Alex Helfrecht & Jorg Tittel’s opening scene presents an idyllic view of what could be any family relaxing by any beautiful river but we soon see them return to a brutal, dystopian vision of the future, in a military dictatorship where no-one must ever dissent or cross authority.
The family father, Peter(Ross Partridge), is removed to ‘work away from home’ for speaking out against the regime and his wife and son are left to fend for themselves within a compound where, tainted by his crime, they soon begin to lose food privileges. This is despite the boy’s grandfather, his father’s father, (Jonathan Pryce) being a well-connected colonel with a party-line wife (Fiona Shaw). One of the more disturbing scenes involves these grandparents persuading the impressionable boy to use his birthday gift – a gun – to shoot a feral cat.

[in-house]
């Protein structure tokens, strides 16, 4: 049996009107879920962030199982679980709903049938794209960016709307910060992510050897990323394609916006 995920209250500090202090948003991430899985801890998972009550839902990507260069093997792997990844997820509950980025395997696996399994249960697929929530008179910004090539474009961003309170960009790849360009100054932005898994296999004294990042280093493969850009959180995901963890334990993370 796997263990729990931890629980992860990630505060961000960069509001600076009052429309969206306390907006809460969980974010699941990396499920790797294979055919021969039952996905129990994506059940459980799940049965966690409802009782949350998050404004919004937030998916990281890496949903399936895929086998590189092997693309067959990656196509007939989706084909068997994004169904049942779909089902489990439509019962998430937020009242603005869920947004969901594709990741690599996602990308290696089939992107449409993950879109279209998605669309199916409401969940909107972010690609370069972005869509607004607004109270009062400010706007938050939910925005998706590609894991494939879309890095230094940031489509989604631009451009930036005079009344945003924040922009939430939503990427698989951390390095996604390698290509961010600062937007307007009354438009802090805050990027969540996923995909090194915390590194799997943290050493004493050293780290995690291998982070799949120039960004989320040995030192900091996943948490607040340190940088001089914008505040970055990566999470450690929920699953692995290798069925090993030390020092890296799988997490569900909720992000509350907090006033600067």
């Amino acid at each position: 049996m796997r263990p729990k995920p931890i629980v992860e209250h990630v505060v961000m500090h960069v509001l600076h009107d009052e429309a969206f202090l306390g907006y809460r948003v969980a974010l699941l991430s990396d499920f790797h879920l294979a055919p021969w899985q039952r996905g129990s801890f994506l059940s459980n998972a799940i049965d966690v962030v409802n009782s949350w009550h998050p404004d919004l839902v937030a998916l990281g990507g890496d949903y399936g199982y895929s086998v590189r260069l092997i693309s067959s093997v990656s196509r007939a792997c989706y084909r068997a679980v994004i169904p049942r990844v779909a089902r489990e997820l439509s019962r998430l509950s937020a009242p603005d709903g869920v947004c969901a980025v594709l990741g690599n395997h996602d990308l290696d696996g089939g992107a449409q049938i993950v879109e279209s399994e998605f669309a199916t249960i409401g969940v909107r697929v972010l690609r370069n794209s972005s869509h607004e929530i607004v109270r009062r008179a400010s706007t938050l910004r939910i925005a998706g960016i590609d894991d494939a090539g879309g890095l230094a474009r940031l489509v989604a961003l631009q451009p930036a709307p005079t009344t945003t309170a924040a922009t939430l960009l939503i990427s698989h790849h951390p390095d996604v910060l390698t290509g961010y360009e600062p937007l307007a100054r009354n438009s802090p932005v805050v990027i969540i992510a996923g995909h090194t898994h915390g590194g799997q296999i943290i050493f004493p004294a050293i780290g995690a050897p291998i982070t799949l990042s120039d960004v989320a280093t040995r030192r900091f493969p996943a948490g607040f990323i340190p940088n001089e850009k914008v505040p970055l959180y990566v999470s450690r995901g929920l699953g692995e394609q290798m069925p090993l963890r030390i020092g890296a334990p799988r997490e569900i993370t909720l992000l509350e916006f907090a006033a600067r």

Both mother and son begin to take increasingly desperate measures to improve their lot and find out where Peter has gone. The mother begs a favour from a rapacious general (Greta Scacchi) and the boy enters a waste zone to find a kind of Killing Cave, reminiscent of those in Cambodia. Themes of oppression, loss of freedom and political ideals vie with fairness and the notion that love conquers all in the end and we are encouraged to make up our own minds about what that end will be.